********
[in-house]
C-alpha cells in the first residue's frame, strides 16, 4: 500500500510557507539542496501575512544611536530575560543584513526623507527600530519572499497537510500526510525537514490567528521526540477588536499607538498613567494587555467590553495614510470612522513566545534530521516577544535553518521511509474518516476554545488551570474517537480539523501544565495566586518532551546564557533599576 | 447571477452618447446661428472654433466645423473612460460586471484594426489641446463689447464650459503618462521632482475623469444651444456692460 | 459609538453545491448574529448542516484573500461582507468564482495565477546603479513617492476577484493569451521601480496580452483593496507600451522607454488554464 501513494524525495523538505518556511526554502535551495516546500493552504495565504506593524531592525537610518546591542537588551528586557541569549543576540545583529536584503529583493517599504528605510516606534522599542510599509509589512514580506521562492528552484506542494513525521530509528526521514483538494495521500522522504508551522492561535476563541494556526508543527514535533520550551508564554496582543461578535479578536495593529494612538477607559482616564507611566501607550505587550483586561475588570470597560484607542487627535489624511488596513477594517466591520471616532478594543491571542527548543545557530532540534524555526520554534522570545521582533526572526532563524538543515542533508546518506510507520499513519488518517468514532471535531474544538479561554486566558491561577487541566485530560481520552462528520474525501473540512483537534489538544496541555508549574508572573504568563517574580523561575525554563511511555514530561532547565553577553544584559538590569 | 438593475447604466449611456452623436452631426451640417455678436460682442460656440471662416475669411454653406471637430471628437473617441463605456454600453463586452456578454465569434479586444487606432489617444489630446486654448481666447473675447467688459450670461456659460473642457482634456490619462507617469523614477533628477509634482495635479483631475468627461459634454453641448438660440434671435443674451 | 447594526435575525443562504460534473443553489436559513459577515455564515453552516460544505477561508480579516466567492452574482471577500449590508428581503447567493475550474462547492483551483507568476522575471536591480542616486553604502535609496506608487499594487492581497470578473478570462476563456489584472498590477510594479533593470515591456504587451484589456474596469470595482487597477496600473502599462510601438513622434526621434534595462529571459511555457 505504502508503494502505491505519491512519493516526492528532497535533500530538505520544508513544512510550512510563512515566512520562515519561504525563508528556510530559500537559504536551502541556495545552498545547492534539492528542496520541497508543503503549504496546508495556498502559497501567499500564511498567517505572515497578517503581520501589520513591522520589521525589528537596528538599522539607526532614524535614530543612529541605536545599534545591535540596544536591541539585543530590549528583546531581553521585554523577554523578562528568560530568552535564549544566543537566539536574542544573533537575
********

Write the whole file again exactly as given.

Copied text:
[in-house]
C-alpha cells in the first residue's frame, strides 16, 4: 500500500510557507539542496501575512544611536530575560543584513526623507527600530519572499497537510500526510525537514490567528521526540477588536499607538498613567494587555467590553495614510470612522513566545534530521516577544535553518521511509474518516476554545488551570474517537480539523501544565495566586518532551546564557533599576 | 447571477452618447446661428472654433466645423473612460460586471484594426489641446463689447464650459503618462521632482475623469444651444456692460 | 459609538453545491448574529448542516484573500461582507468564482495565477546603479513617492476577484493569451521601480496580452483593496507600451522607454488554464 501513494524525495523538505518556511526554502535551495516546500493552504495565504506593524531592525537610518546591542537588551528586557541569549543576540545583529536584503529583493517599504528605510516606534522599542510599509509589512514580506521562492528552484506542494513525521530509528526521514483538494495521500522522504508551522492561535476563541494556526508543527514535533520550551508564554496582543461578535479578536495593529494612538477607559482616564507611566501607550505587550483586561475588570470597560484607542487627535489624511488596513477594517466591520471616532478594543491571542527548543545557530532540534524555526520554534522570545521582533526572526532563524538543515542533508546518506510507520499513519488518517468514532471535531474544538479561554486566558491561577487541566485530560481520552462528520474525501473540512483537534489538544496541555508549574508572573504568563517574580523561575525554563511511555514530561532547565553577553544584559538590569 | 438593475447604466449611456452623436452631426451640417455678436460682442460656440471662416475669411454653406471637430471628437473617441463605456454600453463586452456578454465569434479586444487606432489617444489630446486654448481666447473675447467688459450670461456659460473642457482634456490619462507617469523614477533628477509634482495635479483631475468627461459634454453641448438660440434671435443674451 | 447594526435575525443562504460534473443553489436559513459577515455564515453552516460544505477561508480579516466567492452574482471577500449590508428581503447567493475550474462547492483551483507568476522575471536591480542616486553604502535609496506608487499594487492581497470578473478570462476563456489584472498590477510594479533593470515591456504587451484589456474596469470595482487597477496600473502599462510601438513622434526621434534595462529571459511555457 505504502508503494502505491505519491512519493516526492528532497535533500530538505520544508513544512510550512510563512515566512520562515519561504525563508528556510530559500537559504536551502541556495545552498545547492534539492528542496520541497508543503503549504496546508495556498502559497501567499500564511498567517505572515497578517503581520501589520513591522520589521525589528537596528538599522539607526532614524535614530543612529541605536545599534545591535540596544536591541539585543530590549528583546531581553521585554523577554523578562528568560530568552535564549544566543537566539536574542544573533537575